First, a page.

When I started this blog, one of the main reasons for doing so was to talk about how to program and run psychology experiments. I’ve made a couple of low-level forays into those areas in the past, but I’ve always intended to put up some reviews, handy hints, and maybe even some completed programs related to particular pieces of specialised experimental software.
Unfortunately, this post is not going to do that. I started aimlessly browsing a load of websites this morning looking at the options available for this kind of software, and quickly realised that a) I needed to do a lot more reading and work if I was going to write anything which could hope to be even moderately comprehensive, and b) that there are already some really rather good sites that already exist and can serve as an introduction to this sort of thing.
For instance, as a starting point, you could do a lot worse than this wikipedia page, which lists a bunch of the more well-known behavioural software packages and includes some helpful information about platforms, interface, and cost. This little snippet of a page on the Cambridge MRC-CBU website is also of interest, as it shows the results of a survey of researchers and what packages they use (quite old though; 2006).
Lastly, I urge you to check out this heroically comprehensive collection of information and links curated by Hans Strasburger, who works at the universities of München and Göttingen. There is an awful lot to digest on this web-page, but it’s packed full of solid-gold nuggets of greatness. It’s mostly skewed towards visual psychophysics-type experimentation, but there’s an awful lot of value here for any kind of psychology researcher.
At some point, I’ll do a ‘proper’ post (or more likely, series) on experimental software with reviews, examples etc., but these links should keep you busy enough until then.
So, you’ve got a lovely juicy essay/paper or research project to write, and instead of spending hours going through card catalogs in the library you obviously want to get your research done in the fastest way possible – on the internet. Here are my best tips for finding material for a paper or essay using online databases. In a nutshell – there’s more to finding information on the web than just typing some keywords into Google and using what pops out on the first page of results.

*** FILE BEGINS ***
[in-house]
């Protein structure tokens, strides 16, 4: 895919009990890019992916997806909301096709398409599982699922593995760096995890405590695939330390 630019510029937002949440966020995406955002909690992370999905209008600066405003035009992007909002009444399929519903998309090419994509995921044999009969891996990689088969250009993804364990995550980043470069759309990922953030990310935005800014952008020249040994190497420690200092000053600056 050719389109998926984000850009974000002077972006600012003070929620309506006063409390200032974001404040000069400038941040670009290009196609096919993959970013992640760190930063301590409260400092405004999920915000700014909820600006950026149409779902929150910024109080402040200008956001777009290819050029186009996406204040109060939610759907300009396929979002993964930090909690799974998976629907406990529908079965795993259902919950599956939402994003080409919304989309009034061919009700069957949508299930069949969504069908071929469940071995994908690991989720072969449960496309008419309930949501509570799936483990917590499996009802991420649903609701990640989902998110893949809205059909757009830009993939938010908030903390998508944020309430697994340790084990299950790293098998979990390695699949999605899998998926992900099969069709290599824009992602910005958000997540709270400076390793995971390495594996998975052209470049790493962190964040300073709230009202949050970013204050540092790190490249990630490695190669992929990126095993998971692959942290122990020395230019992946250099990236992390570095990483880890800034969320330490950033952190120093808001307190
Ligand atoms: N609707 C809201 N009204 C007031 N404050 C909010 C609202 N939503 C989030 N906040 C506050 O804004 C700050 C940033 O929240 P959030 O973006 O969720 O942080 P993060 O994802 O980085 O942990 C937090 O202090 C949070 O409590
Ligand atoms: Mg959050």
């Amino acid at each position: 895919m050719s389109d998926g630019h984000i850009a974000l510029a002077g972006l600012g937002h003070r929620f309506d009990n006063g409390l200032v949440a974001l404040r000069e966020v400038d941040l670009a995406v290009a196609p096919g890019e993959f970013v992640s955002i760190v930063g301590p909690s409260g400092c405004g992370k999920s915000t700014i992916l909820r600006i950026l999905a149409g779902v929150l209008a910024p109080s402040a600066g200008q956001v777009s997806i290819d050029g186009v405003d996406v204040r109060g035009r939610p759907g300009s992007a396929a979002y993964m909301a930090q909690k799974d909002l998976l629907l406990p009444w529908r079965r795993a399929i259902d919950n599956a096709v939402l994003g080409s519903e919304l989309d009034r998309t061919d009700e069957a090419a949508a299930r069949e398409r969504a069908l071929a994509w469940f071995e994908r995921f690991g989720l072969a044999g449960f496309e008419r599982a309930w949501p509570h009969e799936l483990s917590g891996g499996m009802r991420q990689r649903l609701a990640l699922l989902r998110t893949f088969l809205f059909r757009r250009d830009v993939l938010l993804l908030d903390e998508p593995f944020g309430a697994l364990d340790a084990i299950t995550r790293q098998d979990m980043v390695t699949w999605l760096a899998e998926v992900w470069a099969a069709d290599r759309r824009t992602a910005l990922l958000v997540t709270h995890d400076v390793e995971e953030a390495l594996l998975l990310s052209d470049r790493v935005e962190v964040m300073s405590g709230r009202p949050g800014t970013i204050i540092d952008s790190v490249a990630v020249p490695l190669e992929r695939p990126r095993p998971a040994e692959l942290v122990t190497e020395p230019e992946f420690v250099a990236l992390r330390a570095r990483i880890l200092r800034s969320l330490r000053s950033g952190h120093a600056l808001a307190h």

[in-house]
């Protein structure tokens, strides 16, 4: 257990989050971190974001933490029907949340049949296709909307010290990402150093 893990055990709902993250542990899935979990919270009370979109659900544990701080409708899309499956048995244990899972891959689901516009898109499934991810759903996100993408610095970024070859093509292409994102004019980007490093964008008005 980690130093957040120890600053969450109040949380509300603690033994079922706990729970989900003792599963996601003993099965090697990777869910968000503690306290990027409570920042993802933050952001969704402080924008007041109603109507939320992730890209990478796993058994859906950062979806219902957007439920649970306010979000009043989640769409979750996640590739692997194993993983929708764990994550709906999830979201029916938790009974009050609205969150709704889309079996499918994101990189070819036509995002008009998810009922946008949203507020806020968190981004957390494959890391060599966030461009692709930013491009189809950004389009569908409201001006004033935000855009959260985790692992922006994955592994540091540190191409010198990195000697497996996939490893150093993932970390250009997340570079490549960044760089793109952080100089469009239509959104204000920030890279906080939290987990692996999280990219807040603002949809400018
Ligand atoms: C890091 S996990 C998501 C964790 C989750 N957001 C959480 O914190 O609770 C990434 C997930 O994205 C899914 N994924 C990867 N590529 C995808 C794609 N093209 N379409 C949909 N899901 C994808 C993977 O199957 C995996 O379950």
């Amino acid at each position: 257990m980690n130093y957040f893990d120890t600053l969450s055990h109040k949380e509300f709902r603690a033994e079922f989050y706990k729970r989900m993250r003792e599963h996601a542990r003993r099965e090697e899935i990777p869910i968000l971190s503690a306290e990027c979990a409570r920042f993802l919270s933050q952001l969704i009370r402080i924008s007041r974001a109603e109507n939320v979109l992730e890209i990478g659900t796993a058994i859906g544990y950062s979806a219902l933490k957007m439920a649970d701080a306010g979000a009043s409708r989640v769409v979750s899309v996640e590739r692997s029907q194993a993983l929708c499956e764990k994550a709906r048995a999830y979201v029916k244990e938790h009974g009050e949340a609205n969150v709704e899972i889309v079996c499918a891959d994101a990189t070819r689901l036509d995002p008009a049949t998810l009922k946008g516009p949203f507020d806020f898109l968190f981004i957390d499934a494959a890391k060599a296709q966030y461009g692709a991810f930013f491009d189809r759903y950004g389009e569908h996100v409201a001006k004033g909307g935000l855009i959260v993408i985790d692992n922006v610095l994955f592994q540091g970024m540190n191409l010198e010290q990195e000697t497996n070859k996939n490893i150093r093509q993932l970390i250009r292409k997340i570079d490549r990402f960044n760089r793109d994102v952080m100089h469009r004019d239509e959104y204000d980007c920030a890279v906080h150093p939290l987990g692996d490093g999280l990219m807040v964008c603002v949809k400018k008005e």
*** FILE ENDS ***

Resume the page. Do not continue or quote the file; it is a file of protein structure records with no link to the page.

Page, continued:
As a general rule, you should familiarise yourself with what databases are available to you – some are totally open-access, while others require some kind of subscription. Most universities and colleges subscribe to a lot of them, and you can usually find links to available databases on your college’s library website.
The way I usually start is with a couple of really general search terms on Google Scholar. You could start off searching on Google’s regular web search page, but all you generally get there is the wikipedia page, and you wouldn’t be stupid enough to reference wikipedia in an essay, would you? Of course not. Say your essay is on working memory – so stick “working memory +review” (without the quotes) into google scholar. This gets you about 2.2 million hits! Change the middle drop-down box at the top to restrict your search to the last, say, five years and then you have less than half a million references to go through – easy. Of course you don’t have to look through half a million papers – the great thing about Google Scholar is that it ranks things in order of ‘influence’ – which roughly translates as the number of times that paper has been cited by other papers. While there’s lots of arguments about exactly what this means in terms of a paper’s genuine influence, influential papers tend to get more cited than others, so it’s a reasonable metric. Hopefully you’ve got a couple of good review papers there on the first couple of pages that will get you into the topic. The other really great thing about Google Scholar is that it links directly to PDFs of the papers (when they’re available on the net) which enables you to directly download the papers with a single (right-)click. Of course if you use reference management like Mendeley (and if you don’t, you’re an idiot) you can also import references from Google Scholar directly into your library. Here’s a nice page which talks about some advanced tips and tricks for getting the most out of Google Scholar. Read the rest of this entry
I decided to put together a computer skills checklist. A lot of the things on this list are not specific to psychology and should be part of the training of every student. I would advise students to work through the list and note down any entries that you’re not comfortable with – finding out how to do these things and ticking off every item on the list will definitely advance your knowledge and help you out in future. Some of the things on the list have already been covered on this blog, and some I’m planning to cover in the future. Let me know in the comments if you think I’ve missed anything!
Green text denotes a basic/essential skill, orange means intermediate, red means it’s an advanced skill. Most students should be able to tick off all the green ones straight away – if you can’t you’ve got some work to do! Read the rest of this entry